Jaws are particularly subject to infection, due to their contact with the external environment, their susceptibility to trauma, their rich saprophytic flora, and the presence of teeth. The jaws are protected by a high rate of oral epithelium regeneration and a substantial blood supply. Serious bony complications are seldom triggered by potentially infectious conditions, such as open fractures, neglected teeth, periodontal abscesses, ill-fitting dentures, injuries to the mucosa, and facial wounds. The development of osteomyelitis and ONJ requires conditions that alter the healthy processes of immunity, blood supply, or cellular activity, and destroy natural defences. For example, diabetes mellitus, metabolic bone disorders, anti-cancer therapy, or neoplasmatic infiltration can contribute to the development of ONJ. Diabetes mellitus is associated with microvascular ischaemia, endothelial cell dysfunction, osteocyte apoptosis, and reduced bone turnover. Anti-cancer therapy, combined with cytostatics, corticosteroids, and stem cell transplantation, leads to general immunosuppression, bone marrow degeneration, vasculitis, reduced blood flow, and osteopenia. Multiple myelomas that develop in bone marrow and cancers that metastasise to the skeletal system (breast, prostate, kidney, lung) weaken bone structure by increasing osteoclast numbers and enhancing their resorptive activity. For example, in patients with multiple myelomas, A ndersen et al. demonstrated that osteolytic lesions contained 30% of malignant, hyperactive, polynuclear osteoclasts that originated from hybrid fusions between myeloma cells and normal osteoclasts.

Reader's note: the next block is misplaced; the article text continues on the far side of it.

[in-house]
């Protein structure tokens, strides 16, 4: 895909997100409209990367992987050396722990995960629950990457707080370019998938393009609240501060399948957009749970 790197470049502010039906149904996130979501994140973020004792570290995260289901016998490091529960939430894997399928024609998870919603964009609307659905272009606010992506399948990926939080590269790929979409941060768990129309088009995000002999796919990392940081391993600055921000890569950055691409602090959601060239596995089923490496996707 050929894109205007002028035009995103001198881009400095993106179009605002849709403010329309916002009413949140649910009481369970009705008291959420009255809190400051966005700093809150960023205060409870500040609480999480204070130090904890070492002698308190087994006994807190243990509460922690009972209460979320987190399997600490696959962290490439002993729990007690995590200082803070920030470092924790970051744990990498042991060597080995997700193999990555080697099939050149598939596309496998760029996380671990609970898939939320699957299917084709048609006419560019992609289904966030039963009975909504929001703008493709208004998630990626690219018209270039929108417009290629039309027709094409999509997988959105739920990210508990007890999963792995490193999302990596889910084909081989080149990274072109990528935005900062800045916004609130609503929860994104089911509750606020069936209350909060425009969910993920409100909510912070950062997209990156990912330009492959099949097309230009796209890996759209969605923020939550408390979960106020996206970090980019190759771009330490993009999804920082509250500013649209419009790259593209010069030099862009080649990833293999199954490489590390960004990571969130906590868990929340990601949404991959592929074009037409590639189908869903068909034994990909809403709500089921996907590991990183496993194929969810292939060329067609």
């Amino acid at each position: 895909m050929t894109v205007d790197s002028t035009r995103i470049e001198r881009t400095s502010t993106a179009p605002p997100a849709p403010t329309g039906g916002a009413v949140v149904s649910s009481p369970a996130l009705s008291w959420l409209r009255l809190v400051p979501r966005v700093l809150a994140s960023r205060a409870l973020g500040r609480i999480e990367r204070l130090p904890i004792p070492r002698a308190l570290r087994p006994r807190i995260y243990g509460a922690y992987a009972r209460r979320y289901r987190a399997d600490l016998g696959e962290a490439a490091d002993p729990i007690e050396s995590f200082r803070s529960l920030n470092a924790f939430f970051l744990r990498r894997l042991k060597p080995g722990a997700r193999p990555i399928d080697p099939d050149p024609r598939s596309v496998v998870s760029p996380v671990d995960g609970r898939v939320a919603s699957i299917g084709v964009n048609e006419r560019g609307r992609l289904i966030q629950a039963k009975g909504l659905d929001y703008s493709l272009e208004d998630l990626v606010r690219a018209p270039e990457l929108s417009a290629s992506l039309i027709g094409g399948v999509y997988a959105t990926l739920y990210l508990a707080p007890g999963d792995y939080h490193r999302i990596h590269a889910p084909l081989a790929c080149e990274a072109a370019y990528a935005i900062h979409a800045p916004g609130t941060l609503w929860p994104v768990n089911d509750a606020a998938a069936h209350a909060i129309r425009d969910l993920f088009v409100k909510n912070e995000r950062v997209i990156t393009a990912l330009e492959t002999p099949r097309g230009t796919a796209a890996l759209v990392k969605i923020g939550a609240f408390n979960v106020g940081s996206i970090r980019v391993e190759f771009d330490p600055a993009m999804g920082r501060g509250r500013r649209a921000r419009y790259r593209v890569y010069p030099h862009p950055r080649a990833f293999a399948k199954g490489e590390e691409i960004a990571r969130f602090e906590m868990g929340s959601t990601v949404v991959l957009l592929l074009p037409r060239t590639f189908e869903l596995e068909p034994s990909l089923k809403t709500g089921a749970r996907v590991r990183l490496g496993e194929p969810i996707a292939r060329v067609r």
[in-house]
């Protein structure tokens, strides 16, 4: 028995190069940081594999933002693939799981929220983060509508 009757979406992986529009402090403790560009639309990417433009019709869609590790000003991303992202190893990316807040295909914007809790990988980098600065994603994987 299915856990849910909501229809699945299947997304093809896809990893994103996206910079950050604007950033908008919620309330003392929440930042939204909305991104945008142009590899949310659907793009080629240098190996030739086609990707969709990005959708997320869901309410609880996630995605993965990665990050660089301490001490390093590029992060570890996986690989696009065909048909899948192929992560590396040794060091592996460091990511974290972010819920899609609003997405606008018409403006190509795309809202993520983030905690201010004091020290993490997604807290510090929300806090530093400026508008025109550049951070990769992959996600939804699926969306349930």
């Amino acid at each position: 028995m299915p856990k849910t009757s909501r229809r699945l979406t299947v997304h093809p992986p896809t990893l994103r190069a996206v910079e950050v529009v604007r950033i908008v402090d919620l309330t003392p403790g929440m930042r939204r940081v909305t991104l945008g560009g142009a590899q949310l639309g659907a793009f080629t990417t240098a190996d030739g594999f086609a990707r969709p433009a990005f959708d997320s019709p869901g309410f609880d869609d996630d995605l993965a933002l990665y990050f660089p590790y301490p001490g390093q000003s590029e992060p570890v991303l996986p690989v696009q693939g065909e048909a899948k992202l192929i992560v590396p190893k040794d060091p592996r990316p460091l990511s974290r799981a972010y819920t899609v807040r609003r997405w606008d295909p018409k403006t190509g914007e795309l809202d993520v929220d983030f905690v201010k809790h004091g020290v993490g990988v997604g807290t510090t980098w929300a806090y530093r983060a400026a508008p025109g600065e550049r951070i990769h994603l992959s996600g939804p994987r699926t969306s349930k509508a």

Until recently, BPs were considered safe drugs with only a few side effects. BPs are pyrophosphate analogues, in which the oxygen atom in the basic chain (P–O–P) is substituted with carbon (P–C–P). BPs possess a high affinity for hydroxyapatite and are resistant to hydrolysis by bone phosphatases. This contributes to extended bone deposition, over several years. The mechanism of action underlying the antiresorptive potential of a BP is determined by whether it has a nitrogen molecule in the side chain. Non-nitrogen BPs (etidronate, clodronate, tiludronate) are phagocytosed by osteoclasts and metabolised to non-hydrolysable cytotoxic ATP analogues; this handicaps the mitochondrial function of the cell and results in apoptosis. In contrast, the more potent, nitrogen-containing BPs (aledronate, pamidronate, zoledronate, risedronate) can inhibit osteoclasts by interrupting the mevalonate pathway of cholesterol synthesis.
BPs were shown to exert a protective effect on bone tissue in avascular necrosis of the long bones and chronic sclerosing osteomyelitis of the jaws. Zoledronate had a beneficial influence on new bone formation during distraction osteogenesis. Several reports describe ONJ in patients who were treated for a long time with BPs due to bone metabolic disorders such as Paget’s disease or fibrous dysplasia.